amassed a great fortune in this growing industry, Sir Robert Peel made his mark in politics as his father had done in manufacture, gradually rising in reputation and influence, until in 1841, he became Prime Minister of the British Realm. The Irish constabulary, founded by him, are still known as “Peelers,” in recognition of their origin. But the most important political question in his administration was that of the repeal of the Corn Laws. This he had at first opposed, but in 1846 he made an eloquent speech in its favor, and, by the aid of his followers and the Liberals, those oppressive laws were removed from the English statutes. This action made Peel very popular, but his career was suddenly ended by a fatal fall from his horse in July, 1850.

T HE oldest son of a leading cotton manufacturer, who had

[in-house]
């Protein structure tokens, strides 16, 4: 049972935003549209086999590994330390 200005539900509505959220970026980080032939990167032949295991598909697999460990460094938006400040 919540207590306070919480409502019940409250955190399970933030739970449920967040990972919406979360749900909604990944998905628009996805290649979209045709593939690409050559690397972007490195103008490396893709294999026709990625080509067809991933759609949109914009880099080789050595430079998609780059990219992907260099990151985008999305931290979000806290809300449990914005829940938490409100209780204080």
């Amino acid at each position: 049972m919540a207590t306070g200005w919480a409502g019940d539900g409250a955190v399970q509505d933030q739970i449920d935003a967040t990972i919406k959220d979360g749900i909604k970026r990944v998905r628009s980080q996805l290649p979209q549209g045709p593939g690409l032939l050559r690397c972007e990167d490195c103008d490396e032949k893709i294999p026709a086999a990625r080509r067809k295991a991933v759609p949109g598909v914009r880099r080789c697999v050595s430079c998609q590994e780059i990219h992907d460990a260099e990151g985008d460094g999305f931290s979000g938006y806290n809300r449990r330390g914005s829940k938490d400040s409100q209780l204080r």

[On the 11th of January, 1837, on the occasion of his installation as Lord Rector of the University of Glasgow, Peel made an eloquent address to the students on the benefits of the higher education. We select a passage from this in preference to his political speeches, as possessing a broader and more enduring interest.]

“It is very natural,” says Sir Joshua Reynolds, “for those who are unacquainted with the cause of anything extraordinary, to be astonished at the effect and to consider it as a kind of magic.

“The travelers into the East tell us that when the ignorant inhabitants of those countries are asked concerning the ruins of stately edifices yet remaining among them, the melancholy monuments of their former grandeur and long-lost science, they always answer that they were built by magicians. The untaught mind finds a vast gulf between its own powers and those works of complicated art which it is utterly unable to